Fig. 2.. Ontogenetic inter-regional transcriptomic differences display a cup-shaped pattern in human and macaque.
(A-B) The inter-regional difference of a given module was measured as the average distance of each neocortical area to all other areas in the (A) human and (B) macaque neocortices across development. The upper quartile inter-regional difference among all genes was plotted and the magnitude was shown in colors. The gray planes represent the transition from prenatal to early postnatal development (late fetal transition) and from adolescence to adult. (C) The number of co-expression modules that display gradient-like expression (anterior-posterior, posterior-anterior, medial-lateral, temporal lobe-enriched), and enrichment in primary areas or enrichment in association areas in each developmental phase. Left panel corresponds to human modules, right panel to macaque modules. (D) Donut plots depicting the modules (from (C)) that exhibited species-distinct inter-regional differences. Red indicates high expression of the genes in the module; blue indicates low expression of the genes in the module. Prenatal modules show a human-distinct anterior-posterior expression gradient (left panel); macaque-distinct early postnatal modules show enrichment in primary or association areas (middle panel); and a macaque-distinct adult module is enriched in association areas, especially in MFC (right panel). The expression pattern of each species-distinct module is shown in human (top) and macaque (bottom). HS – Human (Homo sapiens) module; MM – macaque (Macaca mulatta) module.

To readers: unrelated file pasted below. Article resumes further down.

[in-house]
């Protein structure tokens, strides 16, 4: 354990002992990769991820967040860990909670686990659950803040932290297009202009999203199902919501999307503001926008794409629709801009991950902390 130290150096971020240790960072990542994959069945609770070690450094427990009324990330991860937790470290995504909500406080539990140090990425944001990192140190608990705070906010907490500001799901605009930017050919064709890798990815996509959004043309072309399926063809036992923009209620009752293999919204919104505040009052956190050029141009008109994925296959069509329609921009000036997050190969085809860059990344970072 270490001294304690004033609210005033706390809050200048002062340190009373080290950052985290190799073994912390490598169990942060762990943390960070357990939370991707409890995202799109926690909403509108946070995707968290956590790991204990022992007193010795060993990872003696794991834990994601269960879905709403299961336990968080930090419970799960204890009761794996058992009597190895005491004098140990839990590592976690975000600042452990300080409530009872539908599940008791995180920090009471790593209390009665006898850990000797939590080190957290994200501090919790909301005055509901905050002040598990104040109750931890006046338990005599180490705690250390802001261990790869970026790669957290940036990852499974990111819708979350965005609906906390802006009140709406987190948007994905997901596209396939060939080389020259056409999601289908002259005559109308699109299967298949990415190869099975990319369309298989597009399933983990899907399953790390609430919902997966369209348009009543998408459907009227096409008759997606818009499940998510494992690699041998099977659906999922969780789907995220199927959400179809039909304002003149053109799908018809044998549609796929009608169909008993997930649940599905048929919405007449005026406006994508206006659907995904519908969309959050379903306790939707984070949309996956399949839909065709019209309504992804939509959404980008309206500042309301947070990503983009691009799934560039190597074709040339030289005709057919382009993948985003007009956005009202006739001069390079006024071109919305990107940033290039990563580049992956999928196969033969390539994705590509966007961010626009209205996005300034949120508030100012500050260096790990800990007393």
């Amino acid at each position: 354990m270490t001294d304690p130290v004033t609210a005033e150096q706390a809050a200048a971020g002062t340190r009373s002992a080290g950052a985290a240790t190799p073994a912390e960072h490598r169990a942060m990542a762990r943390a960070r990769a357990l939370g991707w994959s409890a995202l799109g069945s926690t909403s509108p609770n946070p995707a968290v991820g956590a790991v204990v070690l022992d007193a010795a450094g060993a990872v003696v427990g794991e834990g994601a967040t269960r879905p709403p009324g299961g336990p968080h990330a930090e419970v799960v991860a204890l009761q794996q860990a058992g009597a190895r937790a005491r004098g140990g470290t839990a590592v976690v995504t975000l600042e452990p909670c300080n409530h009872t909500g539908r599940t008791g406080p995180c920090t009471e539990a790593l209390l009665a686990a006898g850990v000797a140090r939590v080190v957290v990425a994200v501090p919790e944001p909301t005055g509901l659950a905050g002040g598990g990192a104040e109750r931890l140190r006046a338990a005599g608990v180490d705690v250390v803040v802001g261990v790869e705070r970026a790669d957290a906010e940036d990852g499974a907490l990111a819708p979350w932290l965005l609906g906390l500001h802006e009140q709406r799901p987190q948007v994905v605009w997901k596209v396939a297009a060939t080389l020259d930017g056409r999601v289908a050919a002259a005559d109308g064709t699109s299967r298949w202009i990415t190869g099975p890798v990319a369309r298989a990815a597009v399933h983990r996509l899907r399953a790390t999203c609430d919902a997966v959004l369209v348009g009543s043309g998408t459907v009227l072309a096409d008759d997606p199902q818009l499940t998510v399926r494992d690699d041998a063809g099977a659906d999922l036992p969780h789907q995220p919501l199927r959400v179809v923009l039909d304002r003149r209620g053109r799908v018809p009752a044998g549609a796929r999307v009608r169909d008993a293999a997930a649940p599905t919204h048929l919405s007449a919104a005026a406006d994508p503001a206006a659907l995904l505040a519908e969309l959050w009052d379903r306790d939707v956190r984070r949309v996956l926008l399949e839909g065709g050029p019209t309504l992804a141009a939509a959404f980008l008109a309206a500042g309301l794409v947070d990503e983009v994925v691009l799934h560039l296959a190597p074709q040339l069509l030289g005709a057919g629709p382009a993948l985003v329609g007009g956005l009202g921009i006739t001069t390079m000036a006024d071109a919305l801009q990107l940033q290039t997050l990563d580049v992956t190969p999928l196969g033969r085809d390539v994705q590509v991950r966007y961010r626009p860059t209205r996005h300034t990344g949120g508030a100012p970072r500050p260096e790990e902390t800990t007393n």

Fig. 3.